On 5th Street now, between Prospect and Murray Avenues, there is a street-wide swath of grass with a set of stairs on either side. The stairs on the right, looking upward, are replacement stairs installed a number of years ago. The stairs on the left, however, are original and tell an interesting story.

Each riser, from the very bottom to the very top, is but 4 inches tall. Most stairs today have risers about 8 inches tall. So why do the 5th Street stairs, and many other staircases in Donora, have risers half that height?

It turns out that Rose Marie Iiams' grandfather-in-law was the engineer who designed the stairs. Mrs. Iiams, 90, was a long-time pharmacist in Donora and worked all day, every day during the 1948 smog event. The story she tells may be apocryphal but it's adorable nonetheless.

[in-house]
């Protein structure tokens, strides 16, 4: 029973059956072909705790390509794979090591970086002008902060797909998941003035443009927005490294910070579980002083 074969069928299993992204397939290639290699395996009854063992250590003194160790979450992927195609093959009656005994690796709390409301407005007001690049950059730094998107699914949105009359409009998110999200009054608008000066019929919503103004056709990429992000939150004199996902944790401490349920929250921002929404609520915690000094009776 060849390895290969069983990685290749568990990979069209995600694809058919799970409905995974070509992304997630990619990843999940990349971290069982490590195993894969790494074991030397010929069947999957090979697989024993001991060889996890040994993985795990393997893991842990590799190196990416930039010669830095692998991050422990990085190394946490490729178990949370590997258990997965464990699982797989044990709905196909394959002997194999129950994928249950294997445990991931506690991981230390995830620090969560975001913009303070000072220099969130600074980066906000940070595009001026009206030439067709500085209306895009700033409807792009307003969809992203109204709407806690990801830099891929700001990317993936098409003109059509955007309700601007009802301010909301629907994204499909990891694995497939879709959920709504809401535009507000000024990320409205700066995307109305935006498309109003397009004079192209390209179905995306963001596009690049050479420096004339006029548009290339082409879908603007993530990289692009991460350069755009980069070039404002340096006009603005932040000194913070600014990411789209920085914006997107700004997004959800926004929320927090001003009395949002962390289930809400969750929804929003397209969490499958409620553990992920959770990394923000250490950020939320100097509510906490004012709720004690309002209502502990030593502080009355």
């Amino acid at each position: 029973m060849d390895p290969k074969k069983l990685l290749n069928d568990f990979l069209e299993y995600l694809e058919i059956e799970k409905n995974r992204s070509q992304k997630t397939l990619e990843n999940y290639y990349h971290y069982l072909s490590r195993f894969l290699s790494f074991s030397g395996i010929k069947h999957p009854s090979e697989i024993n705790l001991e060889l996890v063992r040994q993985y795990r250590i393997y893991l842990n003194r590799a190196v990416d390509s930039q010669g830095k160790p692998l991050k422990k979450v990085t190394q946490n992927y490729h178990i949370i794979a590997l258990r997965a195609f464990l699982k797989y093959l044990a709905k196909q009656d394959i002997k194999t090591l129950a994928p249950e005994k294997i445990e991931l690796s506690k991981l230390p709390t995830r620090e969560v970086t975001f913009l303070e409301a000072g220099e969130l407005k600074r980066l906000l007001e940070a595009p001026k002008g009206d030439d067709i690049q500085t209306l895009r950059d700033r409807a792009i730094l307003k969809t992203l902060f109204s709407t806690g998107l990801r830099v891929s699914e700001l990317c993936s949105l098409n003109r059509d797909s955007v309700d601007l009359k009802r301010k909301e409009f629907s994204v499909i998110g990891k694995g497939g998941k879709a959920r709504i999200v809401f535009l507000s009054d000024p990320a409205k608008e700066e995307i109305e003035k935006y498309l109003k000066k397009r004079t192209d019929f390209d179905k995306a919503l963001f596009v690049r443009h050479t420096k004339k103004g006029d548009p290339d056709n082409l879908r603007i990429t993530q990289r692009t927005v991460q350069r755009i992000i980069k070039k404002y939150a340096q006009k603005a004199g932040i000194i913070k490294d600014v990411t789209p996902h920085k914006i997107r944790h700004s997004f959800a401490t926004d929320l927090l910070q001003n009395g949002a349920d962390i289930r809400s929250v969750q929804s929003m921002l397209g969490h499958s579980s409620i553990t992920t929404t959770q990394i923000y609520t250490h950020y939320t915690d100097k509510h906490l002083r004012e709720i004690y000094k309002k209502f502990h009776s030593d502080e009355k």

Hobble skirt, 1910
"Women were wearing hobble skirts then," she says.

I didn't know what a hobble skirt was, so she kindly explained. "The skirts were sort of tight, so you couldn't raise your legs very far..

Go on.

"Well, his wife was a little woman, and his daughter was a big woman. And he measured the distance that each could raise her legs, and he made the steps halfway between."

Then she laughed and said, "Isn't that a marvelous story?"

It is indeed, Mrs. Iiams, it is indeed.